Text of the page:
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TaylorMade BRNR Mini-Driver Copper: What you need to know

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WHAT YOU NEED TO KNOW: TaylorMade’s new BRNR Mini Driver Copper, the latest driver that isn’t a driver (and fairway wood that isn’t a fairway wood), debuts with looks, logos and colors that evoke the company’s 1990s aesthetics (Burner Bubble, anyone?). But it also adds the company’s most current tech upgrades, including a special titanium alloy face, a lightweight, CG-lowering carbon composite crown, a wider sole slot for better face deflection at impact and a reimagined K-shaped sole design to make this low-lofted head easier to play off the turf.

PRICE: $450 (11.5, 13,5 degrees with a four-degree, +/- 2 degrees, adjustable hosel).


1. Smarter driver. While the head evokes images of the company’s distinctive copper-colored Burner drivers of the 1990s, this current BRNR Mini Driver Copper at 304 cubic centimeters is bigger than most of the clubs of that generation. The TiBubble 2 was the largest copper colored head at 278cc in the company’s line back in 1997. The latest model, the sixth in the company’s history of these downsized driver heads that began with the SLDR Mini a decade ago [], can be a smarter driver for some players because of ts more manageable head size compared to modern 460 cc heads along with a 43 ¾-inch shaft, or almost two inches shorter than current drivers. While the BRNR Mini Driver Copper is less stable than current TaylorMade drivers like the Qi10 Max and its 10,000 overall MOI (BRNR Mini might be barely over half that number), it features a carbon composite crown that helps lower the center of gravity. That helps shots launch higher with less spin, two keys to distance. The slot in the sole creates more face flexing, as well.

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2. Hotter fairway wood. The “mini-driver” head has gathered a bit of a cult following among better players over the last decade, including the bags of several top tour players like Tommy Fleetwood in recent years, as the oversized, strong-lofted 3-wood that can function both off the tee and from the fairway. What makes this model work off the turf is a K-shaped sole that is distinctly reminiscent of the multilevel sole that was part of TaylorMade metalwoods in the 1990s. That design combined to lower the center of gravity as well as provide smoother turf interaction, keys when hitting this club off the ground given its about 50 percent bigger than the largest fairway woods and more than 60 percent larger than TaylorMade’s current Qi10 fairway woods.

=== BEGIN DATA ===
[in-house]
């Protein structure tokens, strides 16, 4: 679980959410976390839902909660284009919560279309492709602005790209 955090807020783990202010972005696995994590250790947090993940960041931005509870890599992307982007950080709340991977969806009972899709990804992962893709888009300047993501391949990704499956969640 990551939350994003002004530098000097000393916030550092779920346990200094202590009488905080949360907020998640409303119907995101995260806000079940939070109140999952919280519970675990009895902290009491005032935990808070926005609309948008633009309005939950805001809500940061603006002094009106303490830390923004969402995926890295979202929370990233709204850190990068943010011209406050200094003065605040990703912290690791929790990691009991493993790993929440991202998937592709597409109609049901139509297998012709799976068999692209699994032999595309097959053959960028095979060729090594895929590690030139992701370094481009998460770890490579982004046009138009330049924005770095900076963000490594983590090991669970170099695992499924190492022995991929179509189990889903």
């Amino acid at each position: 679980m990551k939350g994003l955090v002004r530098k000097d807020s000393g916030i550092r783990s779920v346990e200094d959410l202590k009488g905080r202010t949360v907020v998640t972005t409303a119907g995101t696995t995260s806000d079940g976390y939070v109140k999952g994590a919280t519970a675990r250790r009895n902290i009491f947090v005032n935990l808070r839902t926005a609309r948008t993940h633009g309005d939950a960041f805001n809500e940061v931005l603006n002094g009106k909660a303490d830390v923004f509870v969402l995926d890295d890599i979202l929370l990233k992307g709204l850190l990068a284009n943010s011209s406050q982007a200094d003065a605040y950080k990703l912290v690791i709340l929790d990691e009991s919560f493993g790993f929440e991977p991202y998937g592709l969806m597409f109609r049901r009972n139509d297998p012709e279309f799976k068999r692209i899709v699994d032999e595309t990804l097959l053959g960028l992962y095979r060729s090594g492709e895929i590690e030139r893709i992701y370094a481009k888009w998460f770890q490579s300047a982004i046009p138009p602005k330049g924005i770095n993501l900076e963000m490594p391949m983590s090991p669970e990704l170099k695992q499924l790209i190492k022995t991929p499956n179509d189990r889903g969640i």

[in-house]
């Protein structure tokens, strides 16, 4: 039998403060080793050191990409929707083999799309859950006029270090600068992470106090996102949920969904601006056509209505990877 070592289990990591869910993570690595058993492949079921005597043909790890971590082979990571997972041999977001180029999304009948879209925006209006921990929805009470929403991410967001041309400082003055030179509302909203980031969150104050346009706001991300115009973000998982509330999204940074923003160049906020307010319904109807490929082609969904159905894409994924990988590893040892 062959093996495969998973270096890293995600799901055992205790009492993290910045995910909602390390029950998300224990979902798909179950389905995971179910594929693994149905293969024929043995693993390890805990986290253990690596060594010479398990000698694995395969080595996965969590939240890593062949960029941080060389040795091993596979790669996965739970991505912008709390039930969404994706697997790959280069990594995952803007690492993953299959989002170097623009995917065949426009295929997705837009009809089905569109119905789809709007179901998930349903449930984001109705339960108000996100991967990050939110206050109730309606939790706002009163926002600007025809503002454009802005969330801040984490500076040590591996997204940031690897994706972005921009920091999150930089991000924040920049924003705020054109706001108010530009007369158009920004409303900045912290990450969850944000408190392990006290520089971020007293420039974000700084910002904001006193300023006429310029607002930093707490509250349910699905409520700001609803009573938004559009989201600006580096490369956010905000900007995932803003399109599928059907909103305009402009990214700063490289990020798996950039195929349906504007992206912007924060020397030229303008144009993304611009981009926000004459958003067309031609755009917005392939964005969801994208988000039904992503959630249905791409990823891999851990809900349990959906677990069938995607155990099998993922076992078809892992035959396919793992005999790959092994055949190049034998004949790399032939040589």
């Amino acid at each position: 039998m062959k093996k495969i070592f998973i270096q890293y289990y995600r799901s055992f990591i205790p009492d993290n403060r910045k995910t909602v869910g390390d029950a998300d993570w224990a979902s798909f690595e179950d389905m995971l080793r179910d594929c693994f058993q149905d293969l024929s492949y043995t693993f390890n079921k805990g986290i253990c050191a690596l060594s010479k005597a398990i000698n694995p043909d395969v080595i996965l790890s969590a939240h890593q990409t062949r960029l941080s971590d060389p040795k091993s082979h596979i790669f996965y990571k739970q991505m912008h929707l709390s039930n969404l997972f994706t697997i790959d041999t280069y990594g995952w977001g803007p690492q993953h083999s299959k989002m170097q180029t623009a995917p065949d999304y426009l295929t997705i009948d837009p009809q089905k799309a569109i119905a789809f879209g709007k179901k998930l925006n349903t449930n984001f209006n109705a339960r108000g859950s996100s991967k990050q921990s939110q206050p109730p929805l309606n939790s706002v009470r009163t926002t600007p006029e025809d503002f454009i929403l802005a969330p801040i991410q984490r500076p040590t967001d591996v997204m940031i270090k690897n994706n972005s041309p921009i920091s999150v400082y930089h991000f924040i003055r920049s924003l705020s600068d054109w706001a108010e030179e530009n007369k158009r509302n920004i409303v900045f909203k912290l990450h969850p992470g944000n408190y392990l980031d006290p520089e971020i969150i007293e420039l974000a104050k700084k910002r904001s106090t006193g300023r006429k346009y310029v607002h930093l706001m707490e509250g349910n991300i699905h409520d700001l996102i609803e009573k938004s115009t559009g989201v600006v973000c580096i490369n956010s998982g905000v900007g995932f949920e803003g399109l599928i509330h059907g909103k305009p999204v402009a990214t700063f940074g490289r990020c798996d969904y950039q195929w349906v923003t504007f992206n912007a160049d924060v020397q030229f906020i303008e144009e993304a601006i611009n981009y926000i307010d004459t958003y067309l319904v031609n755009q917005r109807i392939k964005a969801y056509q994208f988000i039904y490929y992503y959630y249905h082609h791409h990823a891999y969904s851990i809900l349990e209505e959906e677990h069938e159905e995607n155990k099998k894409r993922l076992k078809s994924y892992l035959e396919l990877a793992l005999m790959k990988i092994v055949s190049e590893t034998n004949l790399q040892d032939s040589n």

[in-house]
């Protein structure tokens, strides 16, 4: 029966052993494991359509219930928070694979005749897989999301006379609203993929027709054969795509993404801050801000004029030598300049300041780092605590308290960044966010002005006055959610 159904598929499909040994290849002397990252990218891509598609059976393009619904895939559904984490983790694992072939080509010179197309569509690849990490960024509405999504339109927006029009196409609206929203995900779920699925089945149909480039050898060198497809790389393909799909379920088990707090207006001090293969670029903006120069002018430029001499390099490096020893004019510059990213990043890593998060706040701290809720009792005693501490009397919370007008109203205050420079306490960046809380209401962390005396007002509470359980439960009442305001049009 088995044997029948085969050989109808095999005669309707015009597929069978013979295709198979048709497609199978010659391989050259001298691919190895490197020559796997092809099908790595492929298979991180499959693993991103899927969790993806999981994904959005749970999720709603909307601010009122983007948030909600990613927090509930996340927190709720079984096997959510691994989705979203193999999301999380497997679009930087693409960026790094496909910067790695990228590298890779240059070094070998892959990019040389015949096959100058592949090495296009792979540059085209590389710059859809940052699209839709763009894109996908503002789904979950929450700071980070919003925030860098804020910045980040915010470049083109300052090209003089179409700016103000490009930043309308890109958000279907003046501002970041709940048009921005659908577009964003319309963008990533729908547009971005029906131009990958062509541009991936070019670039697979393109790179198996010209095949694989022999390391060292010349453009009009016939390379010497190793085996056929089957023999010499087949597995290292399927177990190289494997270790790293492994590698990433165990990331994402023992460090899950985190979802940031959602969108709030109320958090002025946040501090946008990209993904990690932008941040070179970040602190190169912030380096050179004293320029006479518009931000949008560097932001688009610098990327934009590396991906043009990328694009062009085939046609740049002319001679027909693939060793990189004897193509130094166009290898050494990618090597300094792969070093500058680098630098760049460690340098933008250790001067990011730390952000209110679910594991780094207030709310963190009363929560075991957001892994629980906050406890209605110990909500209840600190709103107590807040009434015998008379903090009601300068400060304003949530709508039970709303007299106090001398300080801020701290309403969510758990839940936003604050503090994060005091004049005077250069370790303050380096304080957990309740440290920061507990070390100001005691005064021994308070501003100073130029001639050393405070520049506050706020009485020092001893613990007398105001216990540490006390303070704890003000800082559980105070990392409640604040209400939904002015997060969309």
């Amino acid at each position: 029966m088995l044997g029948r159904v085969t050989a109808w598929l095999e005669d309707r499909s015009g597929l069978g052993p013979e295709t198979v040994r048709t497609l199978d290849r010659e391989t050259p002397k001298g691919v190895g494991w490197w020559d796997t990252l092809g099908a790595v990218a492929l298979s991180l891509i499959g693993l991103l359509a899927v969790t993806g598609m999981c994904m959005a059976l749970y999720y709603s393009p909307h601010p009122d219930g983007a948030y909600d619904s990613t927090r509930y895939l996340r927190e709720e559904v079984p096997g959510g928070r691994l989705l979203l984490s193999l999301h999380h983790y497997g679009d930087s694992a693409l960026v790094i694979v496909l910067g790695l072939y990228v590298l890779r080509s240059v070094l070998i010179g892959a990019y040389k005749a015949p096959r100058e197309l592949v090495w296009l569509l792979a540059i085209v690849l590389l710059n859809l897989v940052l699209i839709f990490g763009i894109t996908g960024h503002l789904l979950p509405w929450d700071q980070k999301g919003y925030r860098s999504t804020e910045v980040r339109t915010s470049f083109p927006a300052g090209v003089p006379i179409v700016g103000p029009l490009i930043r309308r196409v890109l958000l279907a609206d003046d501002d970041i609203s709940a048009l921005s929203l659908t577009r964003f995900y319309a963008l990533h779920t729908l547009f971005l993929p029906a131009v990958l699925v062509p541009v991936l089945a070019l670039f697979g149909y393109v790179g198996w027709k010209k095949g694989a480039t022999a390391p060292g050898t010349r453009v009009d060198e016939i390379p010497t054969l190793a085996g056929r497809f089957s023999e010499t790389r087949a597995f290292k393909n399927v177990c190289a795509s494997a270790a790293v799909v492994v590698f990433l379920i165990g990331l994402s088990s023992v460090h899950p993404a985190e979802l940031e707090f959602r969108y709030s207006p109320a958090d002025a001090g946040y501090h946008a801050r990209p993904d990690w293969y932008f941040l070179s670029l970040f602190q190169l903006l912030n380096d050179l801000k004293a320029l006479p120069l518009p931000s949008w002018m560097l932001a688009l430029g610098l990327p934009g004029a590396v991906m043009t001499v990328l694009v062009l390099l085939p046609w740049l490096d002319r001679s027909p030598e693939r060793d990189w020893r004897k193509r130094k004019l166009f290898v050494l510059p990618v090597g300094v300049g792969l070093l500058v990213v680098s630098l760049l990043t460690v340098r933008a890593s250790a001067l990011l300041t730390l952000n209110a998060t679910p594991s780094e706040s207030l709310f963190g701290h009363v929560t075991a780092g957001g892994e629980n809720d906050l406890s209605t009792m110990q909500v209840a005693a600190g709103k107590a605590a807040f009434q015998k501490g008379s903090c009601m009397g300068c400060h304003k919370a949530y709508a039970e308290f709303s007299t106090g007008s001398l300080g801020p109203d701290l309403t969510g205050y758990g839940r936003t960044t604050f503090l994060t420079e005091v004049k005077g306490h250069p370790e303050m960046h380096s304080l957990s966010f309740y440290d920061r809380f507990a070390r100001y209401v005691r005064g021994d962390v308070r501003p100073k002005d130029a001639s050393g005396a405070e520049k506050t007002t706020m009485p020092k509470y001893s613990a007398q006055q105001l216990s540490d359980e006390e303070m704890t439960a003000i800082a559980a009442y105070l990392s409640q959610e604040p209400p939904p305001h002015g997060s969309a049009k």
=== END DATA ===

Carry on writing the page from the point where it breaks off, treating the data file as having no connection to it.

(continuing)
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Another advantage of the design is a special fast-flexing ZATEC titanium alloy face to improve ball speed. That same face has been used on the last few classes of TaylorMade titanium fairway woods, including Qi10 Tour. It also employs the assymetrical bulge and roll known as TwistFace to keep off-center hits closer to the target line in their finishing trajectories.

Two changeable weights in the front and rear portion of the sole allow a player to tune trajectory and spin. For example, positioning the heavier weight (13 grams) forward will lower flight and spin.

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3 Flashback shaft. While the heads won’t feature the iconic Bubble shaft of 1990s era TaylorMade drivers, the shaft features a throwback aesthetic of its own. The iconic ProForce 65 from UST Mamiya, a favorite at all levels of the game in that era, is part of the stock package on the BRNR Mini Copper. It’s designed to encourage that low- to mid-flight trajectory that better players prefer on this auxiliary driver. It’s offered in X, S, and R flexes.